The Four “F’s”

In last week’s blog, I spoke about the necessity of being alert when out in public and what you should do to protect yourself from a harmful solicitation (mugging). In this week’s blog, I want to talk about what happens when you are surprised by someone who means to harm you. It’s called the “fight or flight” response.

“F” or “F”

When you are accosted suddenly and without warning, your body and mind act in a predictable manner. Chemically, your body ramps up to meet the challenge by the release of certain hormones—your heartbeat increases. Your breathing becomes more rapid. You begin to sweat, perhaps even tremble. Your adrenaline reaches higher and higher levels as you prepare for either fighting or fleeing. It’s nature’s way of saving your life. This is called the “Fight or Flight” response.  

How you react to this stimulation depends on how you have trained. By that, I mean, how and how much you have practiced reacting to a given situation. If you have absolutely no training, your most probable reaction will be to either immediately jump into a fight with your opponent, or you will immediately hoof-it as fast as you can to somewhere you perceive as safety.

“F or F or F”

In addition to the “fight” or “flight” response, there is a third possible reaction.

Freezing.

The sudden onslaught has confused and bewildered you. Perhaps you have even been struck physically by an assailant. Your clouded mind cannot think of what to do. So you freeze and do nothing while your assailant completes his attack without you even fighting back or fleeing.

“Four F’s”

Now we will look at a possible fourth reaction.

Facing.

This is a place where you have perceived a possible detrimental situation. Because of your training, you have been able to quickly judge the circumstances and have decided to face your attacker, hopefully with some defensive weapon in your hand. You wait to see what his intentions are. He understands that you are armed. Now, he is put in the position of either fighting or fleeing. And since most blind-sided attackers—you know, the ones that like to sucker-punch people—are cowards, he will either pretend to need some assistance (“you gotta’ light?”) or turn aside and walk away saying nothing at all. (keep in mind, the pretense of needing help may be a ploy to get closer to you. Just say no).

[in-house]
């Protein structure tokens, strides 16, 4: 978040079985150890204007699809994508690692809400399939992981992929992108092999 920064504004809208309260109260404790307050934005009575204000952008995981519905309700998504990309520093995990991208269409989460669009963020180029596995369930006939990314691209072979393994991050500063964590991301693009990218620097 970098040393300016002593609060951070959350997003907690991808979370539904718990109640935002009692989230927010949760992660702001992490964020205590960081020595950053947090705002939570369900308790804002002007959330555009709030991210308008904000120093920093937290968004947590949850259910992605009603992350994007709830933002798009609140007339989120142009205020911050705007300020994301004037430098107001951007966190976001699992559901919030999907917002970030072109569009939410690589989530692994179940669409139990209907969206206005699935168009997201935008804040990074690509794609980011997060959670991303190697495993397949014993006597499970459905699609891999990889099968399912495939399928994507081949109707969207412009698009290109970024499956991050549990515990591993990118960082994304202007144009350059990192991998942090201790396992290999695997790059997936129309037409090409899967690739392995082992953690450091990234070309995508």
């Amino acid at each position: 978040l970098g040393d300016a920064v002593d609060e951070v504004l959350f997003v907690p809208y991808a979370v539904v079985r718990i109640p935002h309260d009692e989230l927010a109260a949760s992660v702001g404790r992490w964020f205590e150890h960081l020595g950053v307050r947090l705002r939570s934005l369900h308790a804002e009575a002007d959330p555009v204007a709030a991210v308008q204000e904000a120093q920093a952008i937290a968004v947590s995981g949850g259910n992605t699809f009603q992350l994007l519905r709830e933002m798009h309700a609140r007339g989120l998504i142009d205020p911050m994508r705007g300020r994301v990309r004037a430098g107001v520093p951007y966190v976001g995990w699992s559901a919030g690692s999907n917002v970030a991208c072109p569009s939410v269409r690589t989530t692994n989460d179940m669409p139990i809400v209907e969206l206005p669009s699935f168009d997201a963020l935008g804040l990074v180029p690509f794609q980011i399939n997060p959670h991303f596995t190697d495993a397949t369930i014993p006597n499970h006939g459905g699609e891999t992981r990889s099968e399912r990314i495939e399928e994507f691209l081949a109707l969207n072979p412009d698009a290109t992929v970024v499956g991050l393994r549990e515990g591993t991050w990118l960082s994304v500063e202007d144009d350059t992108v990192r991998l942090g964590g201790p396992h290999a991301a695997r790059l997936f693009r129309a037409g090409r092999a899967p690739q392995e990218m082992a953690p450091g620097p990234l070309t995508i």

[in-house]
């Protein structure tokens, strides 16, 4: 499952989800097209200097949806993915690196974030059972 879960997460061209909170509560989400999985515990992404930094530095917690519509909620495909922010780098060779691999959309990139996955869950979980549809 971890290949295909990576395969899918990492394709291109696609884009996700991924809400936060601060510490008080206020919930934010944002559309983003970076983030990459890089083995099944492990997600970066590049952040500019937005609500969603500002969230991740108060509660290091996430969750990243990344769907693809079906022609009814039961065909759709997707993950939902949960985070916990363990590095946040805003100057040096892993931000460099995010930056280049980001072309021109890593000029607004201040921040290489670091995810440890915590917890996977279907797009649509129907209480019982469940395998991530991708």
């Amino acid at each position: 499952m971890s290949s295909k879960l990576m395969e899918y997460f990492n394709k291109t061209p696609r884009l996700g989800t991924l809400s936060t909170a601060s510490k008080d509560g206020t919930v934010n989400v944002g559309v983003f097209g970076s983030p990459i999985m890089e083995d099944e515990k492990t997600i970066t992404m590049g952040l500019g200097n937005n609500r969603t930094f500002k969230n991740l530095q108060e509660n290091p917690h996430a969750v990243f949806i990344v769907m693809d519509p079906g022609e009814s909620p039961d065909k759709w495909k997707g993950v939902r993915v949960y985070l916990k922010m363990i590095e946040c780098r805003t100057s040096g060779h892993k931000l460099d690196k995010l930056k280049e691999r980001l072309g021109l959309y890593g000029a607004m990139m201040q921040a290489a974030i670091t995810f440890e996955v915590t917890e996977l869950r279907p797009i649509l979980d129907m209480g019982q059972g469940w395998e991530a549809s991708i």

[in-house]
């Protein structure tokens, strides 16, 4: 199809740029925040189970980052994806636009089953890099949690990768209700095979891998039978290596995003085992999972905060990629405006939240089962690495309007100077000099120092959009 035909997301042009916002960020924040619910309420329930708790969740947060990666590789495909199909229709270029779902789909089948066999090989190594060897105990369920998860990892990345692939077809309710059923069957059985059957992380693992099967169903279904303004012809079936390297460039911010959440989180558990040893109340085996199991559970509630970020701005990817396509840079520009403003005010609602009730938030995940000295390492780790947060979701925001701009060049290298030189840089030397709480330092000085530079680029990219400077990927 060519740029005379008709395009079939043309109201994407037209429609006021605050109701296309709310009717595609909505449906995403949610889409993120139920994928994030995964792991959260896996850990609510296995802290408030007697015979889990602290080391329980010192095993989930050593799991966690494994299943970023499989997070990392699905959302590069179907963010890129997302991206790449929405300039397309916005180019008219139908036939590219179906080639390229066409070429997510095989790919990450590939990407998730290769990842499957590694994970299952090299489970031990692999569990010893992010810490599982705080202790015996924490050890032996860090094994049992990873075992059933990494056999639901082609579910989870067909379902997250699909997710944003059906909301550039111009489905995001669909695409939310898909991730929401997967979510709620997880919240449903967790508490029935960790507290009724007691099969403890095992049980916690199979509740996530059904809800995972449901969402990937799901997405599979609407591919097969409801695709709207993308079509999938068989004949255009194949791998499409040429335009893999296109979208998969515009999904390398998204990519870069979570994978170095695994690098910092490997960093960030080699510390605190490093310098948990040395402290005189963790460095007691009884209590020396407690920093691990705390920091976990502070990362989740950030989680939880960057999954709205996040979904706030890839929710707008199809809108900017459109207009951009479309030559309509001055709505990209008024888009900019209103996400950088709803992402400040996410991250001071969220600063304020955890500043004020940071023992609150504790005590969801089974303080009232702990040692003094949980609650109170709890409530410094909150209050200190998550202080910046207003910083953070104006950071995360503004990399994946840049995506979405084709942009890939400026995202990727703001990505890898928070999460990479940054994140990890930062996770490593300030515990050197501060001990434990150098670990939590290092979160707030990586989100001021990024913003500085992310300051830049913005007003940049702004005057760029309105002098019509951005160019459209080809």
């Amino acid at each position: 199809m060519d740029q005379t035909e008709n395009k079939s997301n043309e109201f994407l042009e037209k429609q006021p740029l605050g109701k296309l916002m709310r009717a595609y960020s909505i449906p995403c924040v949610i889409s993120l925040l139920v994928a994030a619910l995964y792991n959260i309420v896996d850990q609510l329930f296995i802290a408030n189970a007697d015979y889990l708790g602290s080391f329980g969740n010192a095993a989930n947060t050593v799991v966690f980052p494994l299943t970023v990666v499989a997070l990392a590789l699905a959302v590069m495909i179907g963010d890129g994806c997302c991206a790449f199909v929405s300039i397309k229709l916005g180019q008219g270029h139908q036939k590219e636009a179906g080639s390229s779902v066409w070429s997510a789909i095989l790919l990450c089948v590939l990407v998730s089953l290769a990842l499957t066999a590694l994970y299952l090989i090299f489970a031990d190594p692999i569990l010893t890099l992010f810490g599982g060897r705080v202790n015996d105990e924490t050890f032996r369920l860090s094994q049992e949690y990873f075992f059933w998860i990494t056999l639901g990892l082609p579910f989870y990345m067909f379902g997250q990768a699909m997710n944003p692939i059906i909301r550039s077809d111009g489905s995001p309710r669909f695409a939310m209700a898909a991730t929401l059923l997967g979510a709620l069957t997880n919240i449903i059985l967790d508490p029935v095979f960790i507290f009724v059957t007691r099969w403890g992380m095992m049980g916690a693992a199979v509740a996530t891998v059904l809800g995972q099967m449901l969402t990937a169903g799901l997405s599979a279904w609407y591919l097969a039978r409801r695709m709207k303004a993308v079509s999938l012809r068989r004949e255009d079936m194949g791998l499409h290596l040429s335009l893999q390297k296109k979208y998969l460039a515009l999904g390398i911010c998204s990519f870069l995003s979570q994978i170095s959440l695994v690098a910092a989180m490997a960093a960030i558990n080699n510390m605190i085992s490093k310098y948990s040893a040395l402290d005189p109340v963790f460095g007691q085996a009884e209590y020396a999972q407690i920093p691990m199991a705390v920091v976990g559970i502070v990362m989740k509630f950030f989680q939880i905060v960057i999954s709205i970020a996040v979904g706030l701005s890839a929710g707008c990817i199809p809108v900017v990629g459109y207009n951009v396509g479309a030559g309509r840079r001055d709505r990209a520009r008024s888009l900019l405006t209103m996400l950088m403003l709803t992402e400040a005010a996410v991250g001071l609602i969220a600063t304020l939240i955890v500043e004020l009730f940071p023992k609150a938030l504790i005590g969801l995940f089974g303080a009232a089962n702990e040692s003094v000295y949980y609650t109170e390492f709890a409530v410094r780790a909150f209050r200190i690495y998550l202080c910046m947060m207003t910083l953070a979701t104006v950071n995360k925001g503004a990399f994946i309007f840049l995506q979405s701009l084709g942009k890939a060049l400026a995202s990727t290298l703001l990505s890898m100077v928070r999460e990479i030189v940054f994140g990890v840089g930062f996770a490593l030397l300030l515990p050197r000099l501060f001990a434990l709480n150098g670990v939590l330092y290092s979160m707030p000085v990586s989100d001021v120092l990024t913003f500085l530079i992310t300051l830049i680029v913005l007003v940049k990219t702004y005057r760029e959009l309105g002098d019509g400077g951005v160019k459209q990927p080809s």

Being adequately prepared every time you go out by being properly trained is essential to your well-being and that of your family. Training and self-defense devices give you a more significant advantage in situations regarding personal and family safety than having no training, or no self-defense devices does. So give yourself an edge. Get self-defense devices. Get safety training. Be prepared.

One thought on “The Four “F’s”

  1. I like how your visual breaks down possible responses to fear. It is harder for some of us to function in the face of fear when our instinct is to panic. But you’re right, preparing yourself through self defense courses and having protection devices can give us the edge we need to maintain a calm state of mind in the event of a life-threatening emergency.

    Like

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